Notice how the mood of the Coca-Cola brand is well defined. It is imprinted on the audience’s mind and provokes sensations that are recognized in your advertising. The power of a moodboard is like this: it creates an atmosphere that makes the audience realize what that product, action or project is about. And it is precisely because of this clarity and understanding that you should use it in your marketing projects.

A good moodboard, in addition to bringing the briefing to life, guarantees that the project’s result will come out as expected. It creates a very clear visual alignment between client and agency. No wonder that in visual identity projects, professionals usually create a moodboard and share it with the client before creating a first version of the logo.

The moodboard is a really cool way to involve your client in the creative process, which makes them gain more confidence in your work. Plus, it can greatly decrease your refactoring risk, saving you time and money.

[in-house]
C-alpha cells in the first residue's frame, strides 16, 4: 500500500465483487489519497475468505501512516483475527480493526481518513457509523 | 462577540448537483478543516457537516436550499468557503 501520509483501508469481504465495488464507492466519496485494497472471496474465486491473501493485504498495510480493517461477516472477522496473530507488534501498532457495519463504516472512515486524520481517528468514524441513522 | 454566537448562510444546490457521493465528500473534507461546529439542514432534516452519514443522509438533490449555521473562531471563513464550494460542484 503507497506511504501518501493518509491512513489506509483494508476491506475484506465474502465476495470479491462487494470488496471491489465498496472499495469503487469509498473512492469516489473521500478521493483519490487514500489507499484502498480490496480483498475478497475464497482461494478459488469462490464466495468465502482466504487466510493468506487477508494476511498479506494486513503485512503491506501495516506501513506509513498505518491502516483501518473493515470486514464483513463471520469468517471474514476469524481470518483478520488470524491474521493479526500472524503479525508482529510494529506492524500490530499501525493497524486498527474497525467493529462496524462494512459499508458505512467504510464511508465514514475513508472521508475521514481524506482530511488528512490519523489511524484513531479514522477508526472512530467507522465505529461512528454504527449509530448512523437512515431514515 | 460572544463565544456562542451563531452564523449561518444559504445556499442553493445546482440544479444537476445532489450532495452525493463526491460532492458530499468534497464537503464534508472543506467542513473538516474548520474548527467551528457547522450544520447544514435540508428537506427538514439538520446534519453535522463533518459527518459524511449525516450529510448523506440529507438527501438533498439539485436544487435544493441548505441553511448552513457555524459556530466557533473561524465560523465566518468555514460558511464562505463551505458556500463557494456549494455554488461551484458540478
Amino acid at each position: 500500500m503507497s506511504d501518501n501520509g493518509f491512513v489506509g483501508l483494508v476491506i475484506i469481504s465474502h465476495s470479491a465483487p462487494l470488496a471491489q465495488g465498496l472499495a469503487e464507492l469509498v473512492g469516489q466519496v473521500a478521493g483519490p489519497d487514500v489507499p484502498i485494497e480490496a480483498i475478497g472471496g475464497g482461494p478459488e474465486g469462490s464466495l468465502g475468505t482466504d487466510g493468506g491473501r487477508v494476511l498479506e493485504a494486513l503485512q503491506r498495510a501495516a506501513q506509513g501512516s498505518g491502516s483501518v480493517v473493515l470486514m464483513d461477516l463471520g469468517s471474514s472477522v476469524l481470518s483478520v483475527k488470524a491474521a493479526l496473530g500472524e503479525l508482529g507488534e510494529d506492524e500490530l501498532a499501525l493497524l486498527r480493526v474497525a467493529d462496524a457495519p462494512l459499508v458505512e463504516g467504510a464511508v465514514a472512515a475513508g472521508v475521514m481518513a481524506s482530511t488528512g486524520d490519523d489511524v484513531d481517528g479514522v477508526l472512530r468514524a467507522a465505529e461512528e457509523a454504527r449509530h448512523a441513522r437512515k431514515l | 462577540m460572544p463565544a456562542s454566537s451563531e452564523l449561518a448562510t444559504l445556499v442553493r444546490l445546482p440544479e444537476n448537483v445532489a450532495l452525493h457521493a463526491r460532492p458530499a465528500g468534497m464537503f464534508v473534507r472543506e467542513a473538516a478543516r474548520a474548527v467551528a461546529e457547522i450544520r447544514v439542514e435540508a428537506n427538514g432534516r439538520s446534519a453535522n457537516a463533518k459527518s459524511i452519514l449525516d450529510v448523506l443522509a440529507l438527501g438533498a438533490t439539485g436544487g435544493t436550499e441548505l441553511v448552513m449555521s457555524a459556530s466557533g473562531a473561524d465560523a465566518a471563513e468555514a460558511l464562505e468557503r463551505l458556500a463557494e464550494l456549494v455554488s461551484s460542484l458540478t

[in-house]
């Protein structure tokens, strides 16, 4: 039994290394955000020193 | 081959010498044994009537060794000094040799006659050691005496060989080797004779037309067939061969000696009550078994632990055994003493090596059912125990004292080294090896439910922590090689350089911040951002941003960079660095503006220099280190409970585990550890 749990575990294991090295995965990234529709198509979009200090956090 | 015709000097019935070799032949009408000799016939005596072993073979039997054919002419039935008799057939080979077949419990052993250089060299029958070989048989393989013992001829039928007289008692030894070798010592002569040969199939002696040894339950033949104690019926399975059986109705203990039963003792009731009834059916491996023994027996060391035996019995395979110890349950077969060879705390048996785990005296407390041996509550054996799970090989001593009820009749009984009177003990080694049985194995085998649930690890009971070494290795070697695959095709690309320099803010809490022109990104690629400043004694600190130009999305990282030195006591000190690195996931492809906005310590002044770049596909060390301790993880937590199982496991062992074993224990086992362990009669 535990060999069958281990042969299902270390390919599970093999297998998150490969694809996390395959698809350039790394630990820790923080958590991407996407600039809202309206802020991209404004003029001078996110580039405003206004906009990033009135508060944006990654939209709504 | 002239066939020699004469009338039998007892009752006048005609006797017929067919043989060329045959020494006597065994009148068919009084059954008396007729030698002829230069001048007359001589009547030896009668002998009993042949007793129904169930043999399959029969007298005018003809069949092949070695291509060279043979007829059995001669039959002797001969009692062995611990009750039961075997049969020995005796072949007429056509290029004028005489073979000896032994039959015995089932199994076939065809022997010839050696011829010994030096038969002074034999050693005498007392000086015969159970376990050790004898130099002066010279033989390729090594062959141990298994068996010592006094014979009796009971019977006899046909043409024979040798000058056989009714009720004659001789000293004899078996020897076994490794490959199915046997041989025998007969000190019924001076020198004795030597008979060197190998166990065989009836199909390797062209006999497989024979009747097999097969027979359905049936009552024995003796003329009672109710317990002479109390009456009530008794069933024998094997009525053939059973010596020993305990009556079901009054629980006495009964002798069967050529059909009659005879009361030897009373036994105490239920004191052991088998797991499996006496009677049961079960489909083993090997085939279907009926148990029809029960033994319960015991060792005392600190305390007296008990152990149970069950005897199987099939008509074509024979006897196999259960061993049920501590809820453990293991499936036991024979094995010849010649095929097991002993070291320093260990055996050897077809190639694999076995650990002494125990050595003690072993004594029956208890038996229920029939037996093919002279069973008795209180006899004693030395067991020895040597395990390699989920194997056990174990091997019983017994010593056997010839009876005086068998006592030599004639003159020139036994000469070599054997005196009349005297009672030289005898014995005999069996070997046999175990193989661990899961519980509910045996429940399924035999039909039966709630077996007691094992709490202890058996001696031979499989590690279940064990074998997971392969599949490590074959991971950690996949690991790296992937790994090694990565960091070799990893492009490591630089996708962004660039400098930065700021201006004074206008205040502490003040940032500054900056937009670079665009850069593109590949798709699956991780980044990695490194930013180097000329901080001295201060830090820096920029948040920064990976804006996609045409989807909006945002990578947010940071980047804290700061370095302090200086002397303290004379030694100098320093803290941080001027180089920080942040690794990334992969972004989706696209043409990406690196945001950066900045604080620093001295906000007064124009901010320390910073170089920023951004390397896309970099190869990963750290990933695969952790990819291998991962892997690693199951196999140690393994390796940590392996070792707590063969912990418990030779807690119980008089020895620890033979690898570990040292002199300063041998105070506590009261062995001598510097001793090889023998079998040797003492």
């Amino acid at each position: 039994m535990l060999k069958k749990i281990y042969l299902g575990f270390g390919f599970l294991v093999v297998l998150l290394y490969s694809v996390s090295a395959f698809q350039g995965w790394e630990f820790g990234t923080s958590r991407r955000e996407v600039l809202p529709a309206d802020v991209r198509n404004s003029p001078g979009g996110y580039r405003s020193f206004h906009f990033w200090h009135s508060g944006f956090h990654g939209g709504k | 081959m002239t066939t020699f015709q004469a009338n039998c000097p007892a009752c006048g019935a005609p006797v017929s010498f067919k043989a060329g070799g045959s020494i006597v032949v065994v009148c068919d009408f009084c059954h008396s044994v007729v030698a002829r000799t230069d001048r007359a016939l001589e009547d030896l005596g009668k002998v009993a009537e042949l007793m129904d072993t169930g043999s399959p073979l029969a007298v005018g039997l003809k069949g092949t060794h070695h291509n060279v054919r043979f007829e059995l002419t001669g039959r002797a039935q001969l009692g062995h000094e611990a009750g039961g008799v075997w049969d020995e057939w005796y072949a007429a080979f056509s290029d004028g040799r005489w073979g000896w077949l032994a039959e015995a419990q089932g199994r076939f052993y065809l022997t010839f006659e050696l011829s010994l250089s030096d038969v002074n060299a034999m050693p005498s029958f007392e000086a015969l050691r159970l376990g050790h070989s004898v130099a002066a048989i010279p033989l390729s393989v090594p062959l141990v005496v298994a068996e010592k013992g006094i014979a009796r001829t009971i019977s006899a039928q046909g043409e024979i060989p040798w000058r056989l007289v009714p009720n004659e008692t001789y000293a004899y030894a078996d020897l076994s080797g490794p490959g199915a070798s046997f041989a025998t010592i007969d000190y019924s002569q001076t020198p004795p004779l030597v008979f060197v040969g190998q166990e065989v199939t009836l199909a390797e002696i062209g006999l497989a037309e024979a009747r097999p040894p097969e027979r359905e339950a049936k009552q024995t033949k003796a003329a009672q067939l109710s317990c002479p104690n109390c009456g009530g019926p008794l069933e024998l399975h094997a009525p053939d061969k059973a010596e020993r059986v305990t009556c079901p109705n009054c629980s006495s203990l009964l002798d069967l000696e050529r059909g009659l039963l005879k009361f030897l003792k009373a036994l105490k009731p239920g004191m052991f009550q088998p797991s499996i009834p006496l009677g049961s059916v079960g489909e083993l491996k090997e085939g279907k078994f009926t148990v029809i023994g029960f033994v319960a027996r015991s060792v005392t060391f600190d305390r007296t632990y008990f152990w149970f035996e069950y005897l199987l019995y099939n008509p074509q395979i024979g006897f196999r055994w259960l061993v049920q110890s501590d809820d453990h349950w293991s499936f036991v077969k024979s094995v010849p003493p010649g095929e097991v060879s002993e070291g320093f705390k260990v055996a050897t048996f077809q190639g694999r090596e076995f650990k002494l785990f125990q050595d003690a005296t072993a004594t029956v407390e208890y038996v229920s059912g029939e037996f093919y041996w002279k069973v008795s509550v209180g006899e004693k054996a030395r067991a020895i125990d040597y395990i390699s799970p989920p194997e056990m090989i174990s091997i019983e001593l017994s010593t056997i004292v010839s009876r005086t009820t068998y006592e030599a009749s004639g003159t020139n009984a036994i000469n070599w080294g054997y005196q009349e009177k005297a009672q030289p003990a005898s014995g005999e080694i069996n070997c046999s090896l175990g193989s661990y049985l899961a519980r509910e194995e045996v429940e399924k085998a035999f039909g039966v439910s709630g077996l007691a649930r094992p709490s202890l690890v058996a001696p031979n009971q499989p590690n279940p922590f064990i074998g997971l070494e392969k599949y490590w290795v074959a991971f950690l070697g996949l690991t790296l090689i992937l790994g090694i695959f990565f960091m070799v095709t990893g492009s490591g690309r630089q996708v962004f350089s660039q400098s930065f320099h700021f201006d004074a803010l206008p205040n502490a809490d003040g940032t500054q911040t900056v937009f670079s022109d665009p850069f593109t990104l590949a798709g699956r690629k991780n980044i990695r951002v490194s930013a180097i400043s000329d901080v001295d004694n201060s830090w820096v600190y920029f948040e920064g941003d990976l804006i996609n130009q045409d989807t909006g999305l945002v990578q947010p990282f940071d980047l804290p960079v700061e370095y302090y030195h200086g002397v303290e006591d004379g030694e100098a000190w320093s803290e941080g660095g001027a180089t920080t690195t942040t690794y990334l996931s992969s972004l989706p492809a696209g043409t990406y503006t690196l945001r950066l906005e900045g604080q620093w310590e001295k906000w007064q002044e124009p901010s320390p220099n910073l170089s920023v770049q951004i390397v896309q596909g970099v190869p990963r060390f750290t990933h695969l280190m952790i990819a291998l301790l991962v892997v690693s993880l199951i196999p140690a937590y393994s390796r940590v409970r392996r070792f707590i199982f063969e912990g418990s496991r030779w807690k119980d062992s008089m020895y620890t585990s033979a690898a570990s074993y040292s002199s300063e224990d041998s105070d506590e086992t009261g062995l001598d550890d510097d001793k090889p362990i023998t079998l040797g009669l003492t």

How to make a moodboard for my project?

The good news is that making a moodboard is very simple. Briefly you need to worry about the following points:

Let’s start from the idea that, when creating a website for a client or a campaign for your company, the briefing and the meeting of ideas already exist. This way, making the moodboard is much easier.

When you have an idea of ​​a campaign, for example, you will search for paths, previous campaigns and competitors or similar, and put the most relevant images on the moodboard. This is the best way to try to express to anyone reading what is in the briefing.

In summary, as I point out a little above, making a moodboard consists of putting in the photos, animations, fonts, colors, graphics, patterns, examples of destinations he would frequent, types of art, clothes or food that the persona likes.

Alignment of ideas and briefings

Everything, absolutely everything in marketing projects starts with a good briefing. Therefore, the first step is to collect as much information as possible from the client or others involved in the project. This information will be your guide to seek inspirations that are aligned with the feelings and experiences of the project.